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Defamation bill. No to fake reforms and new prohibitions and gags

Without the necessary changes, it will be better to discard this text too. The Government can not stay and watch

Ossigeno per l’Informazione is asking Parliament to approve an authentic, courageous and democratic reform of the crimes of libel and defamation, including that in the press, moving along the tracks traced a long time ago by the European and international bodies: the Council of Europe and the UN, the OSCE and the ECHR. If this is not possible, it is better to let this latest attempt die as well. The Lower House must insert in the Senate’s text the deep changes. The Government can not stand idly by.

Parliament cannot simply delete the penalty of imprisonment, allowed by the current law, may it be because of libel through the press or because of an outright insult. It must decriminalize both offenses (i.e. transfer the regulation within the Civil Code). If the sanctions that replace prison are the fines, they must be proportionate to the income and assets of those who must pay them, and cannot be such as to make it impossible to continue the information activities.

Moreover, Parliament also has to eliminate the endless “hedges” that make the work of reporters look like a mission impossible, preventing citizens to know a lot of important information.

House and Senate, at the first reading of the bill, have excluded the decriminalization and it is now impossible to introduce it in the text. It will be done at later date. But the “hedges” can still be removed, the complaints for intimidation can be deterred and punished, the claim for an adjustment without comment can be mitigated and corrected, the pseudo-rules on the right to forget that are destroying the newspaper archives can be pulped; and so on.

The modernization of these rules is necessary and it has now been expected for over 66 years, and certainly it does not imply placing new prohibitions and gags. Italy must take a big step to get closer to the countries where the press is truly free. Parliament may do so and the government must do its part.

When you start working on the codes (the criminal and civil ones, and the ritual one too), when you open or close the valve on the freedom of the press, the government cannot be a passive and silent spectator as if it were made of stone, as has been so far during the parliamentary process. It cannot say: this is Parliament’s problem.

The government must come out of the cold silence on libel. It must take on the responsibility to point the way of European law, of international treaties and also of economic interest: because Italy will attract little investment as long as the press is only “partially” free, as has been authoritatively certified for many years. Italy will attract even fewer investments if the law under discussion will introduce new limits and new gags to the freedom of information, as it is likely to do. It will keep attracting fewer and fewer investments if it continues to allows hundreds of instrumental complaints and unfounded compensation requests and abuses that put undue pressures, it allows intimidation to go unpunished, it allows improper forms of censorship: Ossigeno has counted more than two thousand one hundred cases in over eight years.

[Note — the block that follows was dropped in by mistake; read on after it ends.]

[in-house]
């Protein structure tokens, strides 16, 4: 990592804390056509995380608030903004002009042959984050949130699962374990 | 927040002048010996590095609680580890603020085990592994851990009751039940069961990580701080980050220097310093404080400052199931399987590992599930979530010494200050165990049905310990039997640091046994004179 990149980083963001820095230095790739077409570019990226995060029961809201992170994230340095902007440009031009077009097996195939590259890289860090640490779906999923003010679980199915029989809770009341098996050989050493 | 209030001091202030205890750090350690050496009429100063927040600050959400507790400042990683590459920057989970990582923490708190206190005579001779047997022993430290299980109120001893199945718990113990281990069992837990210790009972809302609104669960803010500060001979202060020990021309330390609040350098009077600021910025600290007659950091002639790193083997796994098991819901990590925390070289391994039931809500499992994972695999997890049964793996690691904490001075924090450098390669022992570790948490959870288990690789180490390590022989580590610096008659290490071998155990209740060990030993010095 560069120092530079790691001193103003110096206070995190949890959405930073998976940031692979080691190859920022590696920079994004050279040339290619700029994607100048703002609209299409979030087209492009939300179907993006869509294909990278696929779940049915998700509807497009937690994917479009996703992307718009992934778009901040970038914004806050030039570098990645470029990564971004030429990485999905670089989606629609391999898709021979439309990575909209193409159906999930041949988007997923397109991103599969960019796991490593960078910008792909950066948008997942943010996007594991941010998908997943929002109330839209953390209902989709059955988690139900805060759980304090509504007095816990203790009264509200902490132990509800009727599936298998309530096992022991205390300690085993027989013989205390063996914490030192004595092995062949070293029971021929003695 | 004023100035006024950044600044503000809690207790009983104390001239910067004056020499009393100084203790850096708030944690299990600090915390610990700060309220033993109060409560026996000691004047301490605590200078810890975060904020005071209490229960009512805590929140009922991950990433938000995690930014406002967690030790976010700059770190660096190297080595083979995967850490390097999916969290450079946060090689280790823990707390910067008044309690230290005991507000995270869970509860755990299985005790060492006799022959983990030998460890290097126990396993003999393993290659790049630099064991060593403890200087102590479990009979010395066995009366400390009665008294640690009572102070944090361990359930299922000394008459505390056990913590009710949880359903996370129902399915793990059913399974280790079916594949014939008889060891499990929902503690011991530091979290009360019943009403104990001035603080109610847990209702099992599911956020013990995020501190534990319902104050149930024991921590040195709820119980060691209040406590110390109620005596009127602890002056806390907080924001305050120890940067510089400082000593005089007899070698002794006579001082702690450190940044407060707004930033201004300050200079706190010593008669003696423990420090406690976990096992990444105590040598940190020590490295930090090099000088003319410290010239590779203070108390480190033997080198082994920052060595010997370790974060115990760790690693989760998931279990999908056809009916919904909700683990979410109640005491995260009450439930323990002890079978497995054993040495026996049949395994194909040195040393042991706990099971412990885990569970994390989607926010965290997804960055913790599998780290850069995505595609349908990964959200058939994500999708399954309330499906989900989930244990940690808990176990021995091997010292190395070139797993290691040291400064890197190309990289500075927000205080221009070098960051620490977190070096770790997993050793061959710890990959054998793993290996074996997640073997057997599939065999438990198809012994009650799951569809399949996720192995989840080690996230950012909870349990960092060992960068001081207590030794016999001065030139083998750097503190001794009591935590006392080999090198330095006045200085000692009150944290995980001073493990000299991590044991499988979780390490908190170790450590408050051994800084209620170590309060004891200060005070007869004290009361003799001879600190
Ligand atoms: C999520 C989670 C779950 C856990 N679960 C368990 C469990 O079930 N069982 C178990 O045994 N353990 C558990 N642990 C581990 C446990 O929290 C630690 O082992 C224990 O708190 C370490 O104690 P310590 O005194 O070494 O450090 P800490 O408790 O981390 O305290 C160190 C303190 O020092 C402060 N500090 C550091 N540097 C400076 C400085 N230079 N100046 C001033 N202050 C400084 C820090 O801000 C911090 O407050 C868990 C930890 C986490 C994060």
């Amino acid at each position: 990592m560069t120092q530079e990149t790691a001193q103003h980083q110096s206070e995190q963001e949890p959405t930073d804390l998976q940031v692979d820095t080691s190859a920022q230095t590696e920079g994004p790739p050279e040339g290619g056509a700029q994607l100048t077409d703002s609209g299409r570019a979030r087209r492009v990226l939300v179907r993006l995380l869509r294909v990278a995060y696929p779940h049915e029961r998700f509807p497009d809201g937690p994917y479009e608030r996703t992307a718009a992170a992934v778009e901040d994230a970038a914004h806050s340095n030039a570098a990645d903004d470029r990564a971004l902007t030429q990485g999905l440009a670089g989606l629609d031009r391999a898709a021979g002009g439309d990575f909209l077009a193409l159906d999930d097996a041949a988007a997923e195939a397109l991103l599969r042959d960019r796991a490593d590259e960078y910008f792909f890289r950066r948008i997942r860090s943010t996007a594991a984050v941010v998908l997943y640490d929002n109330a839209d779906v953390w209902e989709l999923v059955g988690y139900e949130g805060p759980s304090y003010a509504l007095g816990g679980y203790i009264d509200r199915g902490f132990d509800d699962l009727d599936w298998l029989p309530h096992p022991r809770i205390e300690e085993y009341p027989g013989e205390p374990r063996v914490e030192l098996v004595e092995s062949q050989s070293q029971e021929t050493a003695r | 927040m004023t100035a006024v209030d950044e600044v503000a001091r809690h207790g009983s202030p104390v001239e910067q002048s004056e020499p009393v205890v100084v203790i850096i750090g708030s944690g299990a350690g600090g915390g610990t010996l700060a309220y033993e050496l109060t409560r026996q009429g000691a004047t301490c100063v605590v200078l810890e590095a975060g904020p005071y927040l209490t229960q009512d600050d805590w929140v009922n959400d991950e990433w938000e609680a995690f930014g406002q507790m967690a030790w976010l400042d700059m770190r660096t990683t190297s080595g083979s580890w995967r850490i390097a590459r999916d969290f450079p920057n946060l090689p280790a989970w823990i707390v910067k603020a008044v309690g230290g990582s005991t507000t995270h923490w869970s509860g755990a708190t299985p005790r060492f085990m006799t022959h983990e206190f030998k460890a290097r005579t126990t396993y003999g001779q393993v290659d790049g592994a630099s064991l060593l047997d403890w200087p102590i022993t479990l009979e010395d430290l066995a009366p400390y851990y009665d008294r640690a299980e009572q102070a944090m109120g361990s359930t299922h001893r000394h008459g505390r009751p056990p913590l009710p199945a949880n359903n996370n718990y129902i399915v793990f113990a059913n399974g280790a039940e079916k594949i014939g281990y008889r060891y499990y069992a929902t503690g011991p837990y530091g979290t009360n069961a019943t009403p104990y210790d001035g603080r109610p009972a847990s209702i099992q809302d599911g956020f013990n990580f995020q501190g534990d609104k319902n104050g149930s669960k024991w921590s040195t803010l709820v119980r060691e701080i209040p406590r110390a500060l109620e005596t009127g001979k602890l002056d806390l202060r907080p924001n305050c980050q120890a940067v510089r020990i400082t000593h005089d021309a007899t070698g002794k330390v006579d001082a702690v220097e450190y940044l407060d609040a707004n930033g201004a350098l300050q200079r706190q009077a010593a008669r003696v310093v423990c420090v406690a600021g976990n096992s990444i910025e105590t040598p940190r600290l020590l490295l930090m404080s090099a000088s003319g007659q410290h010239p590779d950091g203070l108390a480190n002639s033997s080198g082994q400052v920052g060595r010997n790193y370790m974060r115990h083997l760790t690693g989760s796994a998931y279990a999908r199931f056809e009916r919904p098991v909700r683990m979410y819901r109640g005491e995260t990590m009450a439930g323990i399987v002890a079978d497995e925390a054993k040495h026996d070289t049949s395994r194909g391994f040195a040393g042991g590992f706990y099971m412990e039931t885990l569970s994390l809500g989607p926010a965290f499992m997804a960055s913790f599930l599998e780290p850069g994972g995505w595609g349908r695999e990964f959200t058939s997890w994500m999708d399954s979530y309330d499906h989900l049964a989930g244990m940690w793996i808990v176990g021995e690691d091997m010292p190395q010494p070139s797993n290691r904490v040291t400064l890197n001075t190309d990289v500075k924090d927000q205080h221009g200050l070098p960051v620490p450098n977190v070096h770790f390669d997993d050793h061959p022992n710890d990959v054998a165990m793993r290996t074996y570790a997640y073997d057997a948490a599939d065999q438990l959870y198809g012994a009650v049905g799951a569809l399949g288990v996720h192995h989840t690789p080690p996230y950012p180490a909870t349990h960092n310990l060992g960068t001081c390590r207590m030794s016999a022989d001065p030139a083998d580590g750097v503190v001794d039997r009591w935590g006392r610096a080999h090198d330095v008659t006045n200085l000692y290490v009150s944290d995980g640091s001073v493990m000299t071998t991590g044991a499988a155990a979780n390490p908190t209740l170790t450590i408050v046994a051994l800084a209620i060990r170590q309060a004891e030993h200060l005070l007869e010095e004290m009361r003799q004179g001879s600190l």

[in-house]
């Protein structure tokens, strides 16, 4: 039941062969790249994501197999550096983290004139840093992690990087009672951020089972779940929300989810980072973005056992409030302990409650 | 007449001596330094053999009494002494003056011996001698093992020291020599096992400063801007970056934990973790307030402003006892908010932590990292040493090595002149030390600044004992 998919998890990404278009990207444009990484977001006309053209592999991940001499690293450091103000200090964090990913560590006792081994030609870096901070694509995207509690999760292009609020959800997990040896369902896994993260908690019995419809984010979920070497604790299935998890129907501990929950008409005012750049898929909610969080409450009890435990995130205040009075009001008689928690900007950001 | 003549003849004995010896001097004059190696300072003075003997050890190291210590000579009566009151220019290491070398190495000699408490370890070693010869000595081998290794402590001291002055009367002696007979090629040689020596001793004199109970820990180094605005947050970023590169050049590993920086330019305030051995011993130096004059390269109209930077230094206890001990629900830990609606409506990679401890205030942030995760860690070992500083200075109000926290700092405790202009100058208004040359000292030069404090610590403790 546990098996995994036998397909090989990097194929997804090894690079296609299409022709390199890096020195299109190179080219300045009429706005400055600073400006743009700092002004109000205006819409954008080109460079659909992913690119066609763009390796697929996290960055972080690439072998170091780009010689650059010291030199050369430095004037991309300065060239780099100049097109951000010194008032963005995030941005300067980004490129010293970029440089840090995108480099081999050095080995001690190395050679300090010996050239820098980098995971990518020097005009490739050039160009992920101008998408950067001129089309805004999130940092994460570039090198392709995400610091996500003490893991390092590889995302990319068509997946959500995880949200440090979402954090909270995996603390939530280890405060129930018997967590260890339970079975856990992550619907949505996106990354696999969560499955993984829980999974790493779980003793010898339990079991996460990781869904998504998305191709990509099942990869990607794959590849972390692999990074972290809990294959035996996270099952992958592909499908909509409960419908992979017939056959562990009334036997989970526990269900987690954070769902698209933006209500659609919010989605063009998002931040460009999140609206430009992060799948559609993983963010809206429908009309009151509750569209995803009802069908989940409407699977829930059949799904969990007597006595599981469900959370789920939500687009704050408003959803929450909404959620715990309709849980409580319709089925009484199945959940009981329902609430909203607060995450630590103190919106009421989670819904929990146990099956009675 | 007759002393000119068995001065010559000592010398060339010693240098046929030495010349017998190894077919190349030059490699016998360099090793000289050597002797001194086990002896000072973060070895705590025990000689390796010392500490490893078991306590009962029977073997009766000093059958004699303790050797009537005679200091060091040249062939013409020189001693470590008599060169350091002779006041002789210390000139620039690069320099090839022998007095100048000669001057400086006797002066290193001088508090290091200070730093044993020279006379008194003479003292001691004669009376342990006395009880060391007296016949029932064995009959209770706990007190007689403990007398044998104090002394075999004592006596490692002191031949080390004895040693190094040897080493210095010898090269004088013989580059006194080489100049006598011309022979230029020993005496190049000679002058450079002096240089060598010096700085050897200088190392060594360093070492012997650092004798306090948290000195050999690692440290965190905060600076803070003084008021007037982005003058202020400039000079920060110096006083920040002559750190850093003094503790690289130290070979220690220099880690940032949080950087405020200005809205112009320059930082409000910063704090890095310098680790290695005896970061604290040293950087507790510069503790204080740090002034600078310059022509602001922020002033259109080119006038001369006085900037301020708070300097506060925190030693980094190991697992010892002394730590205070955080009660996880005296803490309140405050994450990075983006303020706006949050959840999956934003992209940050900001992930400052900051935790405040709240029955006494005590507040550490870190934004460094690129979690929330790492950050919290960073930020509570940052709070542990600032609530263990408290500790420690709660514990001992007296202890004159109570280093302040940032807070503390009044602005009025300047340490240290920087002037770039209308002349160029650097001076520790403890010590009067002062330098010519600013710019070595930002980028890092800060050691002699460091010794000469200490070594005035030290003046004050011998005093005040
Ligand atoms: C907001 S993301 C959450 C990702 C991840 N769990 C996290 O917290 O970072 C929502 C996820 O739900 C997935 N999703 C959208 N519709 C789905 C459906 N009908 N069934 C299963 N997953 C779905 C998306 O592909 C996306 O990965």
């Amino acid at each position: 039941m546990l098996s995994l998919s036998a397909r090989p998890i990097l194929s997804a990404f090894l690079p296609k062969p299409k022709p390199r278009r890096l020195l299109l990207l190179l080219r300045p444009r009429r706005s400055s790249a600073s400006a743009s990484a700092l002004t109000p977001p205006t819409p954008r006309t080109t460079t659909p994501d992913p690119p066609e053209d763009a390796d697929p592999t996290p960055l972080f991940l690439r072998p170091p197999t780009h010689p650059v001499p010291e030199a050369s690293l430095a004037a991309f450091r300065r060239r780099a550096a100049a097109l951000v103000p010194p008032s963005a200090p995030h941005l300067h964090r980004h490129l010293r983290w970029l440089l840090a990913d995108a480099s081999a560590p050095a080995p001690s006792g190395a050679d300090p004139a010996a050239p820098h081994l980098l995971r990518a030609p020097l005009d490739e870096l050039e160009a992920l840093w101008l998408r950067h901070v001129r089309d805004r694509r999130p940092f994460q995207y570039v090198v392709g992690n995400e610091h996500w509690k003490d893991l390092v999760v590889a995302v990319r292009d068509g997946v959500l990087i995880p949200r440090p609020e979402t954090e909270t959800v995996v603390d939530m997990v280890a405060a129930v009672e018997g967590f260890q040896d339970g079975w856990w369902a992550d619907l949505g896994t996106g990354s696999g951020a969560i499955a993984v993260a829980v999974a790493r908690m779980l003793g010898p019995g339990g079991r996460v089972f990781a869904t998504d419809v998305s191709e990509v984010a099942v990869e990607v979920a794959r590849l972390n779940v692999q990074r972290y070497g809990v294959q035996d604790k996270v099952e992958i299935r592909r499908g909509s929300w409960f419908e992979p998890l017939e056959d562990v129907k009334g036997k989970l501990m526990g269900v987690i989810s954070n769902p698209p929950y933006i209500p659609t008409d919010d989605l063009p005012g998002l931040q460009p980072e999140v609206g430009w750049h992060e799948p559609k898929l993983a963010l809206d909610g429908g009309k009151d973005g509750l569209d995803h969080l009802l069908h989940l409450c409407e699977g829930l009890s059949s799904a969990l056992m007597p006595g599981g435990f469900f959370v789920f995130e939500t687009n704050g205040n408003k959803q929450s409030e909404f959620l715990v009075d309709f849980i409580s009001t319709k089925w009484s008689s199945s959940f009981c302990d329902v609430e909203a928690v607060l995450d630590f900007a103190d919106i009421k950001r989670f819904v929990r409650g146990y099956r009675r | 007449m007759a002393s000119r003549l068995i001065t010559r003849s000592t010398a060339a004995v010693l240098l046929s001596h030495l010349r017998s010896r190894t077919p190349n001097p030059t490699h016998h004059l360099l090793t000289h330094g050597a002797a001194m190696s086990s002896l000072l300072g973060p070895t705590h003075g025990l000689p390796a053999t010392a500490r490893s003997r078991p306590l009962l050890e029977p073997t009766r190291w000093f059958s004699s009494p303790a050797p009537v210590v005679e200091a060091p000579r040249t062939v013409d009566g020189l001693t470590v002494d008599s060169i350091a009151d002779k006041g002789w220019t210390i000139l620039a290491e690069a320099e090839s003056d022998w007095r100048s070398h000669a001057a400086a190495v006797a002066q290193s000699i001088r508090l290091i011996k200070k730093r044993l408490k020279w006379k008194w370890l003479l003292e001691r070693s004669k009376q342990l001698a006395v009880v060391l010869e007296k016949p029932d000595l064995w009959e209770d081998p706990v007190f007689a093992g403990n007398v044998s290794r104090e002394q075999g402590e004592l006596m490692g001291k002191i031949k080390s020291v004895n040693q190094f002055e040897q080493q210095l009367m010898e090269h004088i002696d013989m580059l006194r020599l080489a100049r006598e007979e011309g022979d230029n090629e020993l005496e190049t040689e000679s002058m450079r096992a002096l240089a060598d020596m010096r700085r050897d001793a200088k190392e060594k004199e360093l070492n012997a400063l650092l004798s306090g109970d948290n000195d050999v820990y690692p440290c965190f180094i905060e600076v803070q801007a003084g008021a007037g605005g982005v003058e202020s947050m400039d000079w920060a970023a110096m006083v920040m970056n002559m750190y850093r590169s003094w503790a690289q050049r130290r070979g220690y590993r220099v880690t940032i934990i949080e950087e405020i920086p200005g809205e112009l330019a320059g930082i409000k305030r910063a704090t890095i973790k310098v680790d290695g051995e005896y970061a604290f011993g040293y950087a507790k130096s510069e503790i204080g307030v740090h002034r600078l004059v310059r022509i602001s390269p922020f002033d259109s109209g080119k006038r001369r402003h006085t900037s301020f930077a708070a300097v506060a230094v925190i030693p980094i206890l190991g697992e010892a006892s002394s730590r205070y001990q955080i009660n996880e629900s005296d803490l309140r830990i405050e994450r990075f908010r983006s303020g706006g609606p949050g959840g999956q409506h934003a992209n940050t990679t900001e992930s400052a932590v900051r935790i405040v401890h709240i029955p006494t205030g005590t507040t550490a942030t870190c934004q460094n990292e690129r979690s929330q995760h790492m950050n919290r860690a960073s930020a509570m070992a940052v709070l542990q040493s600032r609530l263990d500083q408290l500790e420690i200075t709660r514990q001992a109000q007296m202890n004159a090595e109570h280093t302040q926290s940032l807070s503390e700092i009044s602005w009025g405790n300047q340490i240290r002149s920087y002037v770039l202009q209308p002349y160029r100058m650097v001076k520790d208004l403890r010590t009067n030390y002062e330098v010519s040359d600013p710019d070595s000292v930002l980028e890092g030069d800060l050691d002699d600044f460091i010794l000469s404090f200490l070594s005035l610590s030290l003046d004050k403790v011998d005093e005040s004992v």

If instead of opening the tap of information, the new law will try to close it, as in some ways the Senate’s text currently before the Judiciary Committee of the House proposes to do, it will be better to bin this botched reform and resign to a status quo of a partly free country in which intimidation against journalists, bloggers, photojournalist, video reporters, hit their targets easily through false accusations of defamation. This risk is very real. But the game is still on.

The House Judiciary Committee knows the proposals advanced by Ossigeno per l’Informazione. Our feeling is that large sections of the Commission and of the Government appreciate them and, realizing the serious limitations to the current text, are oriented to improve it as much as possible, postponing further changes to rosier times, when these will arrive.

It is still possible to reconsider crucial junctions of the bill, as urged in choir by organizations of journalists and publishers. In particular, Ossigeno believes possible: to correct the excess of alternative sentences to imprisonment; to review the system of a correction without reply (indicating that the prohibition applies only to the contextual comment to the reply); to abolish the pseudo right to be forgotten, now structured in a way that is likely to mask acts of censorship; to delete the simplistic equation of the rules to the web by returning this rule making to an appropriate in-depth and balanced discussion on such complex issues; introduce severe penalties, certain and enforceable, against those who resort to instrumental complaints or civil actions, or both, to cripple journalists and newspapers and their democratic function of informing people about the facts of public interest.

These corrections do not defend corporate interests, but the freedom of information, which is of all citizens. These corrections are reasonable. They are possible. They can muster a broad consensus in Parliament.

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